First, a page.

Is it getting worse, or are we just paying more attention?
by Breanna Beers and Alexandria Hentschel
Las Vegas, Sutherland Springs, Orlando: these cities have come to represent not just locations, but tragedies that have torn apart both individual lives and the nation as a whole.
The United States is home to more mass shootings than any other nation by a wide margin. According to a study published by Dr. Adam Lankford of the University of Alabama, the United States has had 90 mass shootings from 1966 to 2012; no other country has had more than 18.
Adjusted for population, the disparity remains, and the reason seems clear: there are simply more guns in circulation among the United States population. The United States has almost 90 guns for every 100 citizens; most other countries have 30 or less. The rate of mass shootings does not correlate with homicide rates, which indicate the overall level of violence in a country, or suicide rates, which can signal levels of mental health.
History and law professor Dr. Marc Clauson explained that while most other countries assert that citizens must proactively earn the right to gun ownership, the founders of the United States began with the opposite assumption: that the right to bear arms is inherent, to be taken away only if a person has proven themselves incapable of managing it responsibly.
“People in Europe don’t even care about owning guns,” Clauson said. “They’ve not grown up with the sense that they want their guns for anything. When guns began to be made in greater numbers, right away there were restrictions placed. Over here, when we enacted the Constitution, we immediately put in the Second Amendment because of the culture that already existed.”
According to Clauson, the culture that led the founders to write gun ownership into the Constitution was one that strongly valued individualism and freedom. As they were shaping a country that was created from an uprising against an overbearing empire, the founding fathers wanted to ensure that such tyranny could not return in the future.
“We didn’t want the kinds of restrictions that were easily accepted in Europe,” Clauson said. “We’ve always used guns for self-defense or for hunting or for militias or things like that.”
However, the world has learned all too well that when dangerous tools end up in the wrong hands, tragedy ensues. Don Parvin of Campus Safety and Security spoke about the role of mental health in incidents of mass violence. Specifically, he mentioned the lone wolf mentality, which describes a person who tends to isolate himself or herself from others, physically, emotionally, and mentally.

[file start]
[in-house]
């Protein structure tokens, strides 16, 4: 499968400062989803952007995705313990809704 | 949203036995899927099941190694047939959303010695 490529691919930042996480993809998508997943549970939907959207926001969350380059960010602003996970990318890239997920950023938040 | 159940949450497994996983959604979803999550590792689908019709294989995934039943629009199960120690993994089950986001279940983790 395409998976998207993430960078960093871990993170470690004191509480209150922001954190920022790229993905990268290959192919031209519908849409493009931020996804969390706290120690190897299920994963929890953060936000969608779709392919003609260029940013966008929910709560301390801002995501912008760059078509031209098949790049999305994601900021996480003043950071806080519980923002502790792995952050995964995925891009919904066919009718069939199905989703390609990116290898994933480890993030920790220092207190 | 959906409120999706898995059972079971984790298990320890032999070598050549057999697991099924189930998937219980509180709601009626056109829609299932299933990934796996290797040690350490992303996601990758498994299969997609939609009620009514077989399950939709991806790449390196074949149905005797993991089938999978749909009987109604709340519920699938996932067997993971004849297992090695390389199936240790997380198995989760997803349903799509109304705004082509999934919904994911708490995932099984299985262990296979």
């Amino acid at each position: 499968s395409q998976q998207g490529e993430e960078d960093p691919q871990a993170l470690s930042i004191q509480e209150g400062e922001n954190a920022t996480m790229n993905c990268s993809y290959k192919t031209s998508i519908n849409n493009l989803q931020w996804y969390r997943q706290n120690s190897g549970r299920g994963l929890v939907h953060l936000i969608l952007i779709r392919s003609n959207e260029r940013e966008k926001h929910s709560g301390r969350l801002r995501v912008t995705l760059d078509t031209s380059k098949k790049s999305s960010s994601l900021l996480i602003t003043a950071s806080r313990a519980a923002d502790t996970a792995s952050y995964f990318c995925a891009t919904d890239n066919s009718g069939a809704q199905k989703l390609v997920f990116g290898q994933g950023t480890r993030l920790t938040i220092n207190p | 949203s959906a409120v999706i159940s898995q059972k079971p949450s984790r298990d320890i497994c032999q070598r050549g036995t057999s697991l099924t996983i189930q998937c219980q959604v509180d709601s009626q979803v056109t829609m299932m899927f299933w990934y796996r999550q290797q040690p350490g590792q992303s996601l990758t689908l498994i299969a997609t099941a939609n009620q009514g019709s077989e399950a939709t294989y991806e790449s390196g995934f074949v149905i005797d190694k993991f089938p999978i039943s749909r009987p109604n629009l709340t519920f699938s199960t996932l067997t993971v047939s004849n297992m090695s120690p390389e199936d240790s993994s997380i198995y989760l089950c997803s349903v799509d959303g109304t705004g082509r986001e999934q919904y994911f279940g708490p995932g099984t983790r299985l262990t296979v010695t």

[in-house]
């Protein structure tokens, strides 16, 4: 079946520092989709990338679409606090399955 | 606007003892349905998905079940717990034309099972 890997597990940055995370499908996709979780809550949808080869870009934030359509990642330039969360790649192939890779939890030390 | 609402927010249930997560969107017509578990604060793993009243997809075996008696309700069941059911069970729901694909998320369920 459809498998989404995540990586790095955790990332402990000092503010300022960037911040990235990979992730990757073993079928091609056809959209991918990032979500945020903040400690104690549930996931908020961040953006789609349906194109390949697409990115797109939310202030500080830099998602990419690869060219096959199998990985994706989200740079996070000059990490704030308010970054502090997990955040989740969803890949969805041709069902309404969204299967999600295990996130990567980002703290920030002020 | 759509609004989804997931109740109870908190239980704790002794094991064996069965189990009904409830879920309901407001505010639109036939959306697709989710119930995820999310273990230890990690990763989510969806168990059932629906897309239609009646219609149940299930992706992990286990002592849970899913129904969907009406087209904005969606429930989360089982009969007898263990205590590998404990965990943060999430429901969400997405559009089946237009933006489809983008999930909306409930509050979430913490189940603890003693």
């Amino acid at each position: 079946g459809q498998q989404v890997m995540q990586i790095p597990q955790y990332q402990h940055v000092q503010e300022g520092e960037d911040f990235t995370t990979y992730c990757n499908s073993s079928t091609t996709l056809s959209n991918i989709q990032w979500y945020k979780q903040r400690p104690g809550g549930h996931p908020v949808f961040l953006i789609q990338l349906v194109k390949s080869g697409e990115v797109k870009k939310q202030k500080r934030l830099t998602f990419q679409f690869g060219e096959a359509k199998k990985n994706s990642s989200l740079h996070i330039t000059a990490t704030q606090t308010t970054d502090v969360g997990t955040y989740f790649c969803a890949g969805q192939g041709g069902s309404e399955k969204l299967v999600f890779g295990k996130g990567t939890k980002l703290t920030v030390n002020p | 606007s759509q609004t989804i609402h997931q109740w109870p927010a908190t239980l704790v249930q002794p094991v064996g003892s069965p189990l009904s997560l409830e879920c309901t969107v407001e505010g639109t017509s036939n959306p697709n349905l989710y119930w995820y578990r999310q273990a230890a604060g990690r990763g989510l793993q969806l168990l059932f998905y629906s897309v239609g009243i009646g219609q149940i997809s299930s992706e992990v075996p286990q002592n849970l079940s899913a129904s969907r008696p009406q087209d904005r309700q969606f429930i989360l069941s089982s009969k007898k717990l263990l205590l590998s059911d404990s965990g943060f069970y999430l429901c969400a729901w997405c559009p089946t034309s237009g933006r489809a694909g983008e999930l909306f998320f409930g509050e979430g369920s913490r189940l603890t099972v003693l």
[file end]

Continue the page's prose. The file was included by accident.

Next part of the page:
“A lot of what goes on is based on mental health issues and the fact that there’s something not quite right,” Parvin said. “The lone wolf mentality is an indoctrinated state of mind, where they’ve exposed themselves to whatever this doctrine might be, whatever this thought process might be, whatever this belief system might be, that they have to do this.”
Lone wolf perpetrators are dangerous because they are closed off from the shared moral values and rational thought that other members of society possess. Yet according to Parvin, our nation already has laws in place to prevent those types of people from accessing weapons; it’s just a question of how effectively those laws are enforced.
“If we put as much effort into enforcing the laws that exist as we do in trying to create new laws, we’d actually be further ahead,” Parvin said. “We have plenty of laws in place. Every time I buy a gun, I have to go through an incredible background check. It’s four pages long, and it takes a good half-hour to 40 minutes to go through that background check.”
In many cases, people with close relationships to the perpetrators of mass shootings are aware of mental health issues. However, that information is often not communicated to the agencies in charge of regulating gun ownership.
Yet, even if it were, guns can often be accessed through other means, whether by borrowing, stealing, or purchasing them privately. As time goes on, the country has grown increasingly divided over the issue of gun control, especially as events such as the recent mass shooting in Las Vegas dominate the headlines.
“Immediately, people are saying, ‘Well, what should we do?’” Clauson said. “We restrict guns or we don’t restrict guns. It comes into the conversation almost immediately.”
If sensationalized language, divisive statements, or emotional tension can lead readers to read, share, or spread a story, news outlets that use those tactics are the ones that will succeed.
“They will try to push the story and keep it alive as long as they can,” Clauson explained. “There’s even a tendency to use language in the stories that’s overly emotionalized.”
However, Parvin has concerns about media analysis of mass shootings beyond mere interest in the quality of news coverage. He fears that heightened media focus on acts of mass violence may unintentionally perpetuate criminal behavior.